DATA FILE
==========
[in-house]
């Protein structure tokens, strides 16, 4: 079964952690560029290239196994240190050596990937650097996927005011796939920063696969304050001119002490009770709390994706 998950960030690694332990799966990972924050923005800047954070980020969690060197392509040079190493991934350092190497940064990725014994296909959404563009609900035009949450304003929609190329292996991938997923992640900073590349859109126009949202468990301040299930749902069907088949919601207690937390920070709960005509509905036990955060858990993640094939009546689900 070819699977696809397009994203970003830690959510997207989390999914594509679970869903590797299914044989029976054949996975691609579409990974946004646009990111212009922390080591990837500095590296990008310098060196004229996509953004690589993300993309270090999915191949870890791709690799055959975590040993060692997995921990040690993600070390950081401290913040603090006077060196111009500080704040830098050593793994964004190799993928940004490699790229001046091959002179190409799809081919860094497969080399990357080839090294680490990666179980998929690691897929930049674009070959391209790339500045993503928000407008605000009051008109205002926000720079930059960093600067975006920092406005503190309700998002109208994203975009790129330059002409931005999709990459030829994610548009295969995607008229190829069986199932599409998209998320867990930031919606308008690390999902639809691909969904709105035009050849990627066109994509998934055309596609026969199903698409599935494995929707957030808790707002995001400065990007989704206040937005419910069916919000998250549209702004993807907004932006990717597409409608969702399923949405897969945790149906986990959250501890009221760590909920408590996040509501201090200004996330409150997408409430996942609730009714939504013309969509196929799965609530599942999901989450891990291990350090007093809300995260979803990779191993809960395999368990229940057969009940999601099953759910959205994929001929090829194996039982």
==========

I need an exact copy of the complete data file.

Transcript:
[in-house]
């Protein structure tokens, strides 16, 4: 079964952690560029290239196994240190050596990937650097996927005011796939920063696969304050001119002490009770709390994706 998950960030690694332990799966990972924050923005800047954070980020969690060197392509040079190493991934350092190497940064990725014994296909959404563009609900035009949450304003929609190329292996991938997923992640900073590349859109126009949202468990301040299930749902069907088949919601207690937390920070709960005509509905036990955060858990993640094939009546689900 070819699977696809397009994203970003830690959510997207989390999914594509679970869903590797299914044989029976054949996975691609579409990974946004646009990111212009922390080591990837500095590296990008310098060196004229996509953004690589993300993309270090999915191949870890791709690799055959975590040993060692997995921990040690993600070390950081401290913040603090006077060196111009500080704040830098050593793994964004190799993928940004490699790229001046091959002179190409799809081919860094497969080399990357080839090294680490990666179980998929690691897929930049674009070959391209790339500045993503928000407008605000009051008109205002926000720079930059960093600067975006920092406005503190309700998002109208994203975009790129330059002409931005999709990459030829994610548009295969995607008229190829069986199932599409998209998320867990930031919606308008690390999902639809691909969904709105035009050849990627066109994509998934055309596609026969199903698409599935494995929707957030808790707002995001400065990007989704206040937005419910069916919000998250549209702004993807907004932006990717597409409608969702399923949405897969945790149906986990959250501890009221760590909920408590996040509501201090200004996330409150997408409430996942609730009714939504013309969509196929799965609530599942999901989450891990291990350090007093809300995260979803990779191993809960395999368990229940057969009940999601099953759910959205994929001929090829194996039982």